Cast: Sean Connery, Trevor Howard, Vivien Merchant, Ian Bannen
UK/USA 1972, 113 min. Drama
Sidney Lumet (1924-2011) was always interested in subjects to do with judicial justice; his first great success, Twelve Angry Man (1957) shows the interaction between very different men on a murder jury. There, as well as in THE OFFENCE, he tries to describe violent actions committed by men, whose own disturbing nature is not far removed from the suspected criminals they are dealing with.
Sergeant Johnson (Connery) is a burnt out cop who humiliates his wife Maureen (Merchant) with sadistic fervour. When confronted with the suspected child molester Kenneth Baxter (Ian Bannen), he sees very much of himself in the man, beating him unconscious in the end in this tense psychological drama that unspools within the confines of a police interrogation room. Later, when interrogated by his boss Superintendent Cartwirght (Trevor Howard), we see further parallels with Baxter: Johnson shrinks literally in front of Cartwright (“You are not up to it, still a Sergeant at your age”). Ambiguity runs through the fragmented narrative, the flashbacks underlining even more how close Baxter and Johnson are in their psychological profile. Whilst we never learn if Baxter is really guilty, Johnson’s reaction to the raped girls and murdered women leads us to believe that he too is very well capable of these crimes. Sexually frustrated and in a dead-end marriage himself, he tries to impose his own feelings onto Baxter, in order to draw a confession out of him. Finally, Johnson admits to Baxter that he has rape phantasies, and asks Baxter to help. “I have to have what you have got, help me!”. When Baxter recoils in disgust, Johnson starts killing him in an admission that he cannot bear his role as police officer anymore. The self-hatred, which could be observed before in his interactions with his wife, is projected onto to Baxter.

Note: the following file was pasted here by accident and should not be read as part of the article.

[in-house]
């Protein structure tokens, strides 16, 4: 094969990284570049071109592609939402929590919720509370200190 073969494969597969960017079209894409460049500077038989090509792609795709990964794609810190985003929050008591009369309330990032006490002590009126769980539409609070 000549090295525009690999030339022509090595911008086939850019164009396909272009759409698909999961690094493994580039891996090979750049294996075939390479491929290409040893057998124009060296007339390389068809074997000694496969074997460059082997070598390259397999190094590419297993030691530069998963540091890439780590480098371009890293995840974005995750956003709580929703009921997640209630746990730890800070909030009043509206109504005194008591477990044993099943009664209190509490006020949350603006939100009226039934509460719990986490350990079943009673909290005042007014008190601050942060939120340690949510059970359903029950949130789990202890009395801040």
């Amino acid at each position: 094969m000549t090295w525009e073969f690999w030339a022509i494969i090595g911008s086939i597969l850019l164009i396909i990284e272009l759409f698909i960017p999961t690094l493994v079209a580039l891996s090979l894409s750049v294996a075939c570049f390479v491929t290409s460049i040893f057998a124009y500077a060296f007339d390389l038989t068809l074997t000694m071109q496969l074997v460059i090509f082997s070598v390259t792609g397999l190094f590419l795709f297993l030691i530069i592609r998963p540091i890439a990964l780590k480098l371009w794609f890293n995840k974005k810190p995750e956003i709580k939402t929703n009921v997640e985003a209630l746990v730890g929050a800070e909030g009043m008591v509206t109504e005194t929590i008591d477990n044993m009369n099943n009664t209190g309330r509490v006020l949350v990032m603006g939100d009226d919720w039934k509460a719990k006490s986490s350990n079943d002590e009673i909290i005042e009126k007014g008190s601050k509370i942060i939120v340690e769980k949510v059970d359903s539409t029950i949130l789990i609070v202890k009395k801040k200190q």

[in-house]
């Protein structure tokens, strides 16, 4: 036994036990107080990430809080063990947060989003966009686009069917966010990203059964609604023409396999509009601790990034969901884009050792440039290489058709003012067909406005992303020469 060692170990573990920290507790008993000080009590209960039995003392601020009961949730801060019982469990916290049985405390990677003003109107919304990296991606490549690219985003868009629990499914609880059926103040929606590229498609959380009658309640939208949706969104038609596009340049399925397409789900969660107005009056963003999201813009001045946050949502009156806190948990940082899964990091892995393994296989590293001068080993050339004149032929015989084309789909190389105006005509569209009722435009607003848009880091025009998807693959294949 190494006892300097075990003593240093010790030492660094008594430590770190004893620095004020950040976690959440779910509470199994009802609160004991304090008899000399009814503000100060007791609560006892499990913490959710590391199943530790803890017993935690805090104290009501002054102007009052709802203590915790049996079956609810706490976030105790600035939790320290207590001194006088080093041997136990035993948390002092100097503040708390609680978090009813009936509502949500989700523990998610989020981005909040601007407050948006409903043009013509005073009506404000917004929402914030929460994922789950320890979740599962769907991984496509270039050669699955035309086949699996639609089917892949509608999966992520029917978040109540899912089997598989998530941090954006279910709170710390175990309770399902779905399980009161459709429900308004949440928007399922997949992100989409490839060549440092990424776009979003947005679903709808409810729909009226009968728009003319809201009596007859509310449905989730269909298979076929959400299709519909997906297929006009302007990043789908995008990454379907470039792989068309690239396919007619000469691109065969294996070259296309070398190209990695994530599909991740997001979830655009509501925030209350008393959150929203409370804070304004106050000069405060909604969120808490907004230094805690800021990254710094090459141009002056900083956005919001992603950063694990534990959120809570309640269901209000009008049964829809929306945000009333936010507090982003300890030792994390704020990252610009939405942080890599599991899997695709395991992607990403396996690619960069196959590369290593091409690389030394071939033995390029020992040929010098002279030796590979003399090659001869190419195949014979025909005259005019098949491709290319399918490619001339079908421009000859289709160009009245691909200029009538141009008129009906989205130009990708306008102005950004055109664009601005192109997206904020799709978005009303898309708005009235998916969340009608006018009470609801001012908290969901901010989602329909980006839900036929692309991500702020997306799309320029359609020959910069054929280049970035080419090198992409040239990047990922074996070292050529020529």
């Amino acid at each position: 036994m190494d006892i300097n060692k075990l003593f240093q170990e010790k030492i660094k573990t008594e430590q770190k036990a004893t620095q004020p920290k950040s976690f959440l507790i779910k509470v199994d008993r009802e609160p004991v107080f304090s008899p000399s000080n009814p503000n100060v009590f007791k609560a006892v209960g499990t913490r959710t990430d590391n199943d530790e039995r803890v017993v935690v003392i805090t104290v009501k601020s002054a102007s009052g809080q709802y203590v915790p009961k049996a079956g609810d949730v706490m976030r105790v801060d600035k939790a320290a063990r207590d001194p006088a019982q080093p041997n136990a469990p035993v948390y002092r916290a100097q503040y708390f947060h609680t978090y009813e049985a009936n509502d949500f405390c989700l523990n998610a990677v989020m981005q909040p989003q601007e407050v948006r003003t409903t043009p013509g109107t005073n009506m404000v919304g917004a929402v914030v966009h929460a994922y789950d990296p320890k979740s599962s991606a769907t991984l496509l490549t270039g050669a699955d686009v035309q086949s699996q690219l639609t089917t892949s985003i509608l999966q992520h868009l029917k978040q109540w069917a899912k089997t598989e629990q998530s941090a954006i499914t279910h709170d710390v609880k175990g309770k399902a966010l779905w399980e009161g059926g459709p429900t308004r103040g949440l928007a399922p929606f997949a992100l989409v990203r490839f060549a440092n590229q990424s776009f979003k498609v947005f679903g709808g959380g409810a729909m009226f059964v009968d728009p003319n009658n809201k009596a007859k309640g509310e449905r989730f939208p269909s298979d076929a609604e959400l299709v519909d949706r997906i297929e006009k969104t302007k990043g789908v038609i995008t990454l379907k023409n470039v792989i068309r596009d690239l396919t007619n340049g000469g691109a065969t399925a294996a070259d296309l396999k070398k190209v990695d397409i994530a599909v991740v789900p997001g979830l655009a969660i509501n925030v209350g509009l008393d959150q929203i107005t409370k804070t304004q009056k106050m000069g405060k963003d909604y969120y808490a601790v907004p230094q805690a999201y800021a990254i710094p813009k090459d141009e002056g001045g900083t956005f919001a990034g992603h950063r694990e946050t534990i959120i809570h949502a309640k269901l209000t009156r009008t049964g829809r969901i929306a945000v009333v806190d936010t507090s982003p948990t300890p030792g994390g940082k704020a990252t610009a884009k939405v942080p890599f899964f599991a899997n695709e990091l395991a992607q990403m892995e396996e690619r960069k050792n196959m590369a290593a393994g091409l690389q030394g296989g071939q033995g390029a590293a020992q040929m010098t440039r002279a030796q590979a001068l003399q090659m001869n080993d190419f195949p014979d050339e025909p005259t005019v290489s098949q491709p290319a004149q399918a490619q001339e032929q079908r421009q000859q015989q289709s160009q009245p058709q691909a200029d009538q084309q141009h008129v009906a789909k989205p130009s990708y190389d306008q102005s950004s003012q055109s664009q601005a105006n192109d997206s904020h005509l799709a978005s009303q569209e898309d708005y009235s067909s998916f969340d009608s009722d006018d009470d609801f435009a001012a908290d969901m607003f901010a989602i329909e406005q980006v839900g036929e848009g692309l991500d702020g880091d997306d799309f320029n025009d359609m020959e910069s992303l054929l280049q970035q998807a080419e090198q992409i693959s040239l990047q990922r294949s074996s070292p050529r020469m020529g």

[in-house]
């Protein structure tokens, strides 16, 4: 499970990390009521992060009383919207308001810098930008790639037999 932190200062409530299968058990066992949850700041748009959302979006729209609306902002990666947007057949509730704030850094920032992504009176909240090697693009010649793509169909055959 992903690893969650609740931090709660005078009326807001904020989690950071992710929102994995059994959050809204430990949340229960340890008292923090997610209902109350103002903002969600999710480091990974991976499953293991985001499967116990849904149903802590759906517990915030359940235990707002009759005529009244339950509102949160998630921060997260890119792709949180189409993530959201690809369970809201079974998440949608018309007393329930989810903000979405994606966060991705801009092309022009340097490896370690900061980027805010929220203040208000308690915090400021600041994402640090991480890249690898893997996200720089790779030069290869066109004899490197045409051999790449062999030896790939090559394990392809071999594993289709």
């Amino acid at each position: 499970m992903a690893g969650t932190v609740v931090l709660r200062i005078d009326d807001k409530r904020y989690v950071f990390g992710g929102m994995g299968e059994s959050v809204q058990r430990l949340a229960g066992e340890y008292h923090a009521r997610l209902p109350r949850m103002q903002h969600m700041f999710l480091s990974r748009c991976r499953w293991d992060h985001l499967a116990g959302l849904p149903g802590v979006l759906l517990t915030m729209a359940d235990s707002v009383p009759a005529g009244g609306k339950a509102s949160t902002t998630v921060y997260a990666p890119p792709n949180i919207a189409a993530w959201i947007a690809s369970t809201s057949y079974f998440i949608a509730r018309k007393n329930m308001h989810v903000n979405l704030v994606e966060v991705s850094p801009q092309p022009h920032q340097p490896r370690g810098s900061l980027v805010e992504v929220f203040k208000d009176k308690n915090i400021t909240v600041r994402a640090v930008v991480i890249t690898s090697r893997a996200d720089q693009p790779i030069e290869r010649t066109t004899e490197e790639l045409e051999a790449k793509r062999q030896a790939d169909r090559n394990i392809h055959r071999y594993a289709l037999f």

The script is by John Hopkins; based on his stage play. Hopkins wrote several scripts for “Z-Cars”, among them one for a very young Ken Loach. The acting, particular Connery’s ‘lost soul’ Johnson, is brilliant. And Trevor Howard also excels in his portrait of the senior police detective. Gerry Fisher’s camera catches the mood of the early 70s in Britain perfectly and the grim architecture of the Secondary Modern school where the victim (Maxine Gordon) attends school, and creates a claustrophobic atmosphere in the police interview room. In 1971, before shooting Diamonds are forever, Connery had only agreed to star in this new James Bond film, if United Artists would finance two independent films of his choice, costing not more than 2 million. In the end, THE OFFENCE, which cost £ 900 000, was the only realised project – it was a box-office flop. Roman Polanski beat Connery to the post with the second project, a screen version of Shakespeare’s Macbeth. AS
AVAILABLE FROM 20 APRIL 2015 COURTESY OF MASTERS OF CINEMA | EUREKA
New 1080p presentation of the film on the Blu-ray
· Optional English SDH for the deaf and hard-of-hearing
· Optional isolated music and effects track
· Video interview with stage director Christopher Morahan
· Video interview with assistant art director Chris Burke
· Video interview with costume designer Evangeline Harrison
· Video interview with composer Sir Harrison Birtwistle
· Original theatrical trailer
· 36-PAGE BOOKLET featuring a new essay on the film by critic Mike Sutton, a vintage interview about the film with Sidney Lumet, and rare archival imagery